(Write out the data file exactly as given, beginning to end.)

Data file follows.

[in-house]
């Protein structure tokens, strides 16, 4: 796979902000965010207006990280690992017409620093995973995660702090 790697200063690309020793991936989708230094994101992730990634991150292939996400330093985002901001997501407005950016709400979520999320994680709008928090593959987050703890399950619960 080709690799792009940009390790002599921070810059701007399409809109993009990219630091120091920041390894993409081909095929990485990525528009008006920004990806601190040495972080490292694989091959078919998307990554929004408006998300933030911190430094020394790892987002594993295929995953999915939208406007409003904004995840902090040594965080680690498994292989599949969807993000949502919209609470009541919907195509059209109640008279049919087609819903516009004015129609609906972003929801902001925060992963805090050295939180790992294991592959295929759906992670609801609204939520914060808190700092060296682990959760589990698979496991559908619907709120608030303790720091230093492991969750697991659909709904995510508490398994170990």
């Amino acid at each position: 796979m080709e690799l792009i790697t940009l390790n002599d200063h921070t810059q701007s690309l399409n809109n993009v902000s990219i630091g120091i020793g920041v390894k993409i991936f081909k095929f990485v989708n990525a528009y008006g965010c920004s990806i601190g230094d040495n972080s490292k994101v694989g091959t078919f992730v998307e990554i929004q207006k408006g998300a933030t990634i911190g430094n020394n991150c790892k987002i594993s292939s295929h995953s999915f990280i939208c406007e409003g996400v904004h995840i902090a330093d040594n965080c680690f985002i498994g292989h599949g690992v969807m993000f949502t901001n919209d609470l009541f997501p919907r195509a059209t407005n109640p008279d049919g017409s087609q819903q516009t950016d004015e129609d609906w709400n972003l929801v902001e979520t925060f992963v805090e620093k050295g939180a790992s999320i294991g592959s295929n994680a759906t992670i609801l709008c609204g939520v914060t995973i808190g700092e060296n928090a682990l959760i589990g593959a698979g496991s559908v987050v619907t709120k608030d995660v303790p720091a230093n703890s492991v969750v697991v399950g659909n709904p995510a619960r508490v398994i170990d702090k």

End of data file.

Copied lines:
[in-house]
């Protein structure tokens, strides 16, 4: 796979902000965010207006990280690992017409620093995973995660702090 790697200063690309020793991936989708230094994101992730990634991150292939996400330093985002901001997501407005950016709400979520999320994680709008928090593959987050703890399950619960 080709690799792009940009390790002599921070810059701007399409809109993009990219630091120091920041390894993409081909095929990485990525528009008006920004990806601190040495972080490292694989091959078919998307990554929004408006998300933030911190430094020394790892987002594993295929995953999915939208406007409003904004995840902090040594965080680690498994292989599949969807993000949502919209609470009541919907195509059209109640008279049919087609819903516009004015129609609906972003929801902001925060992963805090050295939180790992294991592959295929759906992670609801609204939520914060808190700092060296682990959760589990698979496991559908619907709120608030303790720091230093492991969750697991659909709904995510508490398994170990």
């Amino acid at each position: 796979m080709e690799l792009i790697t940009l390790n002599d200063h921070t810059q701007s690309l399409n809109n993009v902000s990219i630091g120091i020793g920041v390894k993409i991936f081909k095929f990485v989708n990525a528009y008006g965010c920004s990806i601190g230094d040495n972080s490292k994101v694989g091959t078919f992730v998307e990554i929004q207006k408006g998300a933030t990634i911190g430094n020394n991150c790892k987002i594993s292939s295929h995953s999915f990280i939208c406007e409003g996400v904004h995840i902090a330093d040594n965080c680690f985002i498994g292989h599949g690992v969807m993000f949502t901001n919209d609470l009541f997501p919907r195509a059209t407005n109640p008279d049919g017409s087609q819903q516009t950016d004015e129609d609906w709400n972003l929801v902001e979520t925060f992963v805090e620093k050295g939180a790992s999320i294991g592959s295929n994680a759906t992670i609801l709008c609204g939520v914060t995973i808190g700092e060296n928090a682990l959760i589990g593959a698979g496991s559908v987050v619907t709120k608030d995660v303790p720091a230093n703890s492991v969750v697991v399950g659909n709904p995510a619960r508490v398994i170990d702090k």